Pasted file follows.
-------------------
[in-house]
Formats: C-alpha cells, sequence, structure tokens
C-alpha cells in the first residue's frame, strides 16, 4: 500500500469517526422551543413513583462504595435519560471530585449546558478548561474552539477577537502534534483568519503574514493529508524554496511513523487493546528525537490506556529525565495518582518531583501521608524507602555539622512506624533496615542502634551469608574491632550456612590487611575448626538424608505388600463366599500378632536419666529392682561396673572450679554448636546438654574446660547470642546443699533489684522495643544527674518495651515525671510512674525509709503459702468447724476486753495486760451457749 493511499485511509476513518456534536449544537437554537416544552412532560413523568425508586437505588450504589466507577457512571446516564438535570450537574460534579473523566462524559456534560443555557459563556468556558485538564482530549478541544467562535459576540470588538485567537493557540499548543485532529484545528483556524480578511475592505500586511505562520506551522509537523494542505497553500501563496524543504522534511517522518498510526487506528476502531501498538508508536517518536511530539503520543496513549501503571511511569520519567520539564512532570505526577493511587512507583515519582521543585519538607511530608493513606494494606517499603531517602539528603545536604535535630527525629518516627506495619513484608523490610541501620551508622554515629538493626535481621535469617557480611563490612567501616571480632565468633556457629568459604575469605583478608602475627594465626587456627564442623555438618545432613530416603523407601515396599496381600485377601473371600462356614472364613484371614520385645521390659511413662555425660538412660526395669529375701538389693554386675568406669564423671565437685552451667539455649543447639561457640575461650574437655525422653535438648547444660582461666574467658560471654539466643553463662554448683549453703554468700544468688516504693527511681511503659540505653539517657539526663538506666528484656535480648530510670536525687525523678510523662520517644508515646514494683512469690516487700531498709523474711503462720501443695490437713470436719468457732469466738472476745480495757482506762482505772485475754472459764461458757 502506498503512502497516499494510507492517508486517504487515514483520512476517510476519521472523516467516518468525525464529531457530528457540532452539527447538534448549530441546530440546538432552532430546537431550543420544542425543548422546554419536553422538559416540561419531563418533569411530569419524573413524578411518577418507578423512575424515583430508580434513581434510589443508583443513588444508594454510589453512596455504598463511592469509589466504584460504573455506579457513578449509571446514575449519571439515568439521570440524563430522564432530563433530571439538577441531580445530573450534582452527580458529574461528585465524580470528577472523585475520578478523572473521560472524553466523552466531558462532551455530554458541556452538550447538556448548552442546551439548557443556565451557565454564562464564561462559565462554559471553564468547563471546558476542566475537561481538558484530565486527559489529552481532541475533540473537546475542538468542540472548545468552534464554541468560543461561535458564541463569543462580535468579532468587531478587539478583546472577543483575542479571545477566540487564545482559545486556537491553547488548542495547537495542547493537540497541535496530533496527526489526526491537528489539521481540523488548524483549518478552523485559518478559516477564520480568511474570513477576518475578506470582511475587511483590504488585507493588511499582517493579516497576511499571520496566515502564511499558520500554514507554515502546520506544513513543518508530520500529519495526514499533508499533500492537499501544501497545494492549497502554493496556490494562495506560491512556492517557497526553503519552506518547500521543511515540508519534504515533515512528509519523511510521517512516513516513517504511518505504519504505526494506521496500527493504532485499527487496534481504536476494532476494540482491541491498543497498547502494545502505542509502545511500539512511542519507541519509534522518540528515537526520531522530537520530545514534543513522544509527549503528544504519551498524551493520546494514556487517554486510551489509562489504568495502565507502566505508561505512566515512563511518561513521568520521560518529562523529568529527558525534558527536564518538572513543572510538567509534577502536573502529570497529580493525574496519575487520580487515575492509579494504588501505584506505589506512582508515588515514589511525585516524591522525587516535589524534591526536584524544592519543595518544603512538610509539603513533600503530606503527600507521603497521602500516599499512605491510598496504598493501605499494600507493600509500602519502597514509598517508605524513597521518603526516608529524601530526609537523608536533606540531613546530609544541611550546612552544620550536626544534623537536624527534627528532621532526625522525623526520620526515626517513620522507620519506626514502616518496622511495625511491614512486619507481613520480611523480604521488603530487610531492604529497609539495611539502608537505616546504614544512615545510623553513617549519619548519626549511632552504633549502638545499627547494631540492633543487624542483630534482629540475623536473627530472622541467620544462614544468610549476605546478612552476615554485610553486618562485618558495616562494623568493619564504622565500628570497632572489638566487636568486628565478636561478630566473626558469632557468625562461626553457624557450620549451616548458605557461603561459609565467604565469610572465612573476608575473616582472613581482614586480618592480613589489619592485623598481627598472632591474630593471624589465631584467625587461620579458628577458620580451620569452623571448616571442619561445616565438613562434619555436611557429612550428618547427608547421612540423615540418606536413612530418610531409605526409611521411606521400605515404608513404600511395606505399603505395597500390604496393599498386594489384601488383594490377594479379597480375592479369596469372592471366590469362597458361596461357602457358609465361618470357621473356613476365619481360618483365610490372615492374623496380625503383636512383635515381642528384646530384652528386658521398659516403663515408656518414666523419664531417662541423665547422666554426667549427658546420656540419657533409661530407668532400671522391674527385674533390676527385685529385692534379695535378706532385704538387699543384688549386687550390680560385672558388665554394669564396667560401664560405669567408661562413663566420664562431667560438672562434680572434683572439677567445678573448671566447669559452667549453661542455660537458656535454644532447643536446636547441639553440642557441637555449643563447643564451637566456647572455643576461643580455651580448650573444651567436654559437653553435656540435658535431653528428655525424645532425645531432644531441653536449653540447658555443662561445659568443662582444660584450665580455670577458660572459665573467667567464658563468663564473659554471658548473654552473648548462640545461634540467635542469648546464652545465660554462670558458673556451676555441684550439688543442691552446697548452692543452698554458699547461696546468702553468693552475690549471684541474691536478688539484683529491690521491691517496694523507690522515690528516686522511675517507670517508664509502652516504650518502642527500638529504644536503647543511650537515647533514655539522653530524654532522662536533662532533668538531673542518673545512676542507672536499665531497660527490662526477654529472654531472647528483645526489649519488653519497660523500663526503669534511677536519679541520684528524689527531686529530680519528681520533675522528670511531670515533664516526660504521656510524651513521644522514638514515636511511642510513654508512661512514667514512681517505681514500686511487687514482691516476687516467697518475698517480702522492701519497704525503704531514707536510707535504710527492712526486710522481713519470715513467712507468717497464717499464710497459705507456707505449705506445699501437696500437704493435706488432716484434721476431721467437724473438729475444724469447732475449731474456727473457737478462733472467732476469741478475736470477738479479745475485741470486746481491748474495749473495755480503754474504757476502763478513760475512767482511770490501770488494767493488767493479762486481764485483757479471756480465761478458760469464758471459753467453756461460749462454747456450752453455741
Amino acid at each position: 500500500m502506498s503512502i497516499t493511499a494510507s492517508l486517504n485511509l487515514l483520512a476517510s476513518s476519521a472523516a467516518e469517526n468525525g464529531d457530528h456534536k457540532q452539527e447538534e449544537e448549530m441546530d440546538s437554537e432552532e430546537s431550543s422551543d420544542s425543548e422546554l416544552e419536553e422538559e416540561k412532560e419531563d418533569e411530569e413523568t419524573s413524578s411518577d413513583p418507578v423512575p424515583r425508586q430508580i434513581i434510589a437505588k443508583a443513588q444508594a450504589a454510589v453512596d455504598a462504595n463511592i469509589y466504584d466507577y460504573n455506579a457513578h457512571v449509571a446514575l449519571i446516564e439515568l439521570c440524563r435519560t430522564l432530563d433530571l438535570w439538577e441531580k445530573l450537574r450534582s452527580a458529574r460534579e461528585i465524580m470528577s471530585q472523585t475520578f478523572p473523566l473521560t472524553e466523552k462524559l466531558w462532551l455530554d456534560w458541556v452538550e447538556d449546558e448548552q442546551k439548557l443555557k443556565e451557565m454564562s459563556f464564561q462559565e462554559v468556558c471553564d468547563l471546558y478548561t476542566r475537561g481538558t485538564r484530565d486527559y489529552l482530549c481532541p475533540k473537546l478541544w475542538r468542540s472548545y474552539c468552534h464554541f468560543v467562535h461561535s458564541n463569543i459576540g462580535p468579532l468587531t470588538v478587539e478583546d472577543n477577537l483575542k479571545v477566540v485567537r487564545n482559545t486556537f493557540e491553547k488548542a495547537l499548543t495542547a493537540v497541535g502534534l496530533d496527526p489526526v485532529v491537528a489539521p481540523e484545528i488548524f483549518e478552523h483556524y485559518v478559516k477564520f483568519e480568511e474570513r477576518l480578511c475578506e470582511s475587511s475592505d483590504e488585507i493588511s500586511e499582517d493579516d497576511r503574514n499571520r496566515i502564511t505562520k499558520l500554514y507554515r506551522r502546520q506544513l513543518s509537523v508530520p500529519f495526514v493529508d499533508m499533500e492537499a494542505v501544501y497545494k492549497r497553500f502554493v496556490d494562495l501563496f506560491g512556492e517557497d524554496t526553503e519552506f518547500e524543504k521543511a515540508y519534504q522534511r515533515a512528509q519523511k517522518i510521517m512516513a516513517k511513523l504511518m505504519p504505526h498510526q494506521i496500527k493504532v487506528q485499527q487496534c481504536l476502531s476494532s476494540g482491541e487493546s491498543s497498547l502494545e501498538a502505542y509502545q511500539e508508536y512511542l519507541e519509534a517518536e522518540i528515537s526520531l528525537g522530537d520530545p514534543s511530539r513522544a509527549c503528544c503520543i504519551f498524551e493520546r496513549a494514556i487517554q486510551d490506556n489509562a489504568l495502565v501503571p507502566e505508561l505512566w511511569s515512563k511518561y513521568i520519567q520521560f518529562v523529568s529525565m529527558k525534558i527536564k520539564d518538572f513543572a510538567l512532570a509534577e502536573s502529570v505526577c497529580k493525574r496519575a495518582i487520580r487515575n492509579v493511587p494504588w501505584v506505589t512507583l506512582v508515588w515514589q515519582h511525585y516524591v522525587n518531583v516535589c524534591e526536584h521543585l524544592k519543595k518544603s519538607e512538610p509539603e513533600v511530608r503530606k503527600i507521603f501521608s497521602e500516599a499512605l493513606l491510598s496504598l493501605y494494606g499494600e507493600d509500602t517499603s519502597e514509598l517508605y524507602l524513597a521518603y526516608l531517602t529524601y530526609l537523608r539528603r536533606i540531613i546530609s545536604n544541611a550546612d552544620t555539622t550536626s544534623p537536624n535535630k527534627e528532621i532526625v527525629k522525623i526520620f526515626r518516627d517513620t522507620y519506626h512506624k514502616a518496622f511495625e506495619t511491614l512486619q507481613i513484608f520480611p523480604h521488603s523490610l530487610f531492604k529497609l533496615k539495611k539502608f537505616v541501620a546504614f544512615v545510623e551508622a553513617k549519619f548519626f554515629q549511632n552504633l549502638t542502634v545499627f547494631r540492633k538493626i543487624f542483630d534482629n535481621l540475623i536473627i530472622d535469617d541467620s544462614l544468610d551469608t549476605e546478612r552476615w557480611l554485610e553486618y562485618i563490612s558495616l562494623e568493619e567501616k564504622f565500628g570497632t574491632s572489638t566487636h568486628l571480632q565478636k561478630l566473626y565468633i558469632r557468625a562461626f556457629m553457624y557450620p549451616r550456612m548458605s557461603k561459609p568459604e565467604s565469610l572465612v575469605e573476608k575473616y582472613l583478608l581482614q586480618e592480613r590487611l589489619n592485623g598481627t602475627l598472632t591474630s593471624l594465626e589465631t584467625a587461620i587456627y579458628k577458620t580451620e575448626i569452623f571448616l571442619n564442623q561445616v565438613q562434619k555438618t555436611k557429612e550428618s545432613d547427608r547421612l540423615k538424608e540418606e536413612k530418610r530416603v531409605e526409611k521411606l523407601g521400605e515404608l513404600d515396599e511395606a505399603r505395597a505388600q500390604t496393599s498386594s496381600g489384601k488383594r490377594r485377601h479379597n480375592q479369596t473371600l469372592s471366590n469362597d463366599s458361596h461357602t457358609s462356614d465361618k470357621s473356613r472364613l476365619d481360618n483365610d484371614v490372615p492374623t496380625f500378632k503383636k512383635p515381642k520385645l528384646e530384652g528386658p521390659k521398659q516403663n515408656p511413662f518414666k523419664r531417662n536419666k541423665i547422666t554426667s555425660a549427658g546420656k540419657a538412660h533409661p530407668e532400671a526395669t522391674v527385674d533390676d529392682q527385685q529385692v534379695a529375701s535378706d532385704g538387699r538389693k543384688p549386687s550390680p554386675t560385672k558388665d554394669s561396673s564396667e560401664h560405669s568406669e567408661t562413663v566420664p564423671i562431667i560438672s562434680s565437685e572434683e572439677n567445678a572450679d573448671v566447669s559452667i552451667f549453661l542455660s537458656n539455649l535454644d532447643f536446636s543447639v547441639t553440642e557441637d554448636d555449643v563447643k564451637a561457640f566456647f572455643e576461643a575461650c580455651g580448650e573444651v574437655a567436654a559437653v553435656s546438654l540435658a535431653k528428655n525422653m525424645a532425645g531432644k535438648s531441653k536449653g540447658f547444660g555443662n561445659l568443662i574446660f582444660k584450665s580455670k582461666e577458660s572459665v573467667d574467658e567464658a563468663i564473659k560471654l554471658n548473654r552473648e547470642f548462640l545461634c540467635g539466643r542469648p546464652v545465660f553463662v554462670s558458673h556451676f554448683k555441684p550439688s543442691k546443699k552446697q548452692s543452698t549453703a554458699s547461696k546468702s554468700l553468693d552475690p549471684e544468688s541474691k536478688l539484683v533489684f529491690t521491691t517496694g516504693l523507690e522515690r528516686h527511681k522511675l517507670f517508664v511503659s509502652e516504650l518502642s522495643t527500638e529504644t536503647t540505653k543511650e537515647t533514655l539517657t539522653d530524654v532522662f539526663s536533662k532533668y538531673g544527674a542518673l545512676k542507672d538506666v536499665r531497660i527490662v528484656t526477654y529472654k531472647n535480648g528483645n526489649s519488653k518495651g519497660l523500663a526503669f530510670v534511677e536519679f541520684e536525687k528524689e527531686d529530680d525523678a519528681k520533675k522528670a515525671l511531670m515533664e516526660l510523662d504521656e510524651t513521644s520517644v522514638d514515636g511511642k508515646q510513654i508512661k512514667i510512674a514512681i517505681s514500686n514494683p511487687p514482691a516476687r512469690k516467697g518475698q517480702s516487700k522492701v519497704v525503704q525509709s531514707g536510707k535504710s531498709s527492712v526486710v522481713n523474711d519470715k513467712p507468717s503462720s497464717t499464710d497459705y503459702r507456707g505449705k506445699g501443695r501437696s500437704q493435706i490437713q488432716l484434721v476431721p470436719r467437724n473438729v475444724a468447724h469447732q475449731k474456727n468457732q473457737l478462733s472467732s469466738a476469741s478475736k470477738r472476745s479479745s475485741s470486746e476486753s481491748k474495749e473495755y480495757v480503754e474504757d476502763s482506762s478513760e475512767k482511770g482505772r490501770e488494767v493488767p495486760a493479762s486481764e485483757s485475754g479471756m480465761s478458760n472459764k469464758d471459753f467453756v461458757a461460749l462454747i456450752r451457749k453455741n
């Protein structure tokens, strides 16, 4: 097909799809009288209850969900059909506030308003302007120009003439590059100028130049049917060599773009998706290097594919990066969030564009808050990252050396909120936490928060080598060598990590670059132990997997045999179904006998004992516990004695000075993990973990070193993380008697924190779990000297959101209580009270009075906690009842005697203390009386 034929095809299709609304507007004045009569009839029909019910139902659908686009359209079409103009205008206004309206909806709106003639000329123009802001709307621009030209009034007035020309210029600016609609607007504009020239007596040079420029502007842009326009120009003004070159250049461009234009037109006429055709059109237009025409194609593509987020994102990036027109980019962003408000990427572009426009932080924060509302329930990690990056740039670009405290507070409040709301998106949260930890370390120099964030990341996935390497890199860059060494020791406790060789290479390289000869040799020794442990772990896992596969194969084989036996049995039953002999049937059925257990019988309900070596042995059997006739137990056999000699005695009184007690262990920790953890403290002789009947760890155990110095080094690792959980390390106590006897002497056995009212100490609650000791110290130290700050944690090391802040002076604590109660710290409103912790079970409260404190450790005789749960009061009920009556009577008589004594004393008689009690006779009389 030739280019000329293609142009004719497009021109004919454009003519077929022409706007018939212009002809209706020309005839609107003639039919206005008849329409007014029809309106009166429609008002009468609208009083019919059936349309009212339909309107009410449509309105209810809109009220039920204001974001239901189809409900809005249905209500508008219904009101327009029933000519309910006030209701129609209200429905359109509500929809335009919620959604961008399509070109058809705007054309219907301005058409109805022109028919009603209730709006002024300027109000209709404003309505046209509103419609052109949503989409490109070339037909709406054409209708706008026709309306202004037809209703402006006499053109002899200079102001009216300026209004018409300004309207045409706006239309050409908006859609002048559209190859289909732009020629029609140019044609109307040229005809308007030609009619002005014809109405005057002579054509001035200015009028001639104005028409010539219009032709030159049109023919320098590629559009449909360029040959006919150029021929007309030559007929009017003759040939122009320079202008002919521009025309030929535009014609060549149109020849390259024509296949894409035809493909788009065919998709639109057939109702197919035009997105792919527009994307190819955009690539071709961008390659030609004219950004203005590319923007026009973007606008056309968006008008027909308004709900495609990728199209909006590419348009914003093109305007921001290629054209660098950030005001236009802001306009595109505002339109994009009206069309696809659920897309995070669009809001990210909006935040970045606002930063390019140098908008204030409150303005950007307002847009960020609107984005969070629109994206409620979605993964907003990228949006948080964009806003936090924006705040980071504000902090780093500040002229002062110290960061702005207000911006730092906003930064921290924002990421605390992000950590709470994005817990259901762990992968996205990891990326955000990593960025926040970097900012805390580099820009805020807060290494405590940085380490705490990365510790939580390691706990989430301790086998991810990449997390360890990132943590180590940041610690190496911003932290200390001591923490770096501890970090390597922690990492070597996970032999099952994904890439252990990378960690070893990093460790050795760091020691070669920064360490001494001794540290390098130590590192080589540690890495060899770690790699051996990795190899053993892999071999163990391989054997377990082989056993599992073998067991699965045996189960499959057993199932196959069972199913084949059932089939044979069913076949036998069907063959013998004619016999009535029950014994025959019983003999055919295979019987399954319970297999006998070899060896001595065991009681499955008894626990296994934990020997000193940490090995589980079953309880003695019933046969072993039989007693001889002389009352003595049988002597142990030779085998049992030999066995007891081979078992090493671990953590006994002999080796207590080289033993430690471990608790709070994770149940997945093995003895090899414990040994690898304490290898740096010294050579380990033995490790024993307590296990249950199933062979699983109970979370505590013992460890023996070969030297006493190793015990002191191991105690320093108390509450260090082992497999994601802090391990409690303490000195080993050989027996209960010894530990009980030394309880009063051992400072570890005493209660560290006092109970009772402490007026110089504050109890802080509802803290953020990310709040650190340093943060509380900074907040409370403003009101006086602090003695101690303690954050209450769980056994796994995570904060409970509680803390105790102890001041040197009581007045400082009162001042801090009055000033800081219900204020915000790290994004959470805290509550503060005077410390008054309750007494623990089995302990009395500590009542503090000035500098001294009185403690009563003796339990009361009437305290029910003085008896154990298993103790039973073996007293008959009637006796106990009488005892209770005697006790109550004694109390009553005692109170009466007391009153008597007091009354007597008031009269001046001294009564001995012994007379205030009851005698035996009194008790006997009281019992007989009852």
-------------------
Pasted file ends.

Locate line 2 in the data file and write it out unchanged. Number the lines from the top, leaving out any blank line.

Formats: C-alpha cells, sequence, structure tokens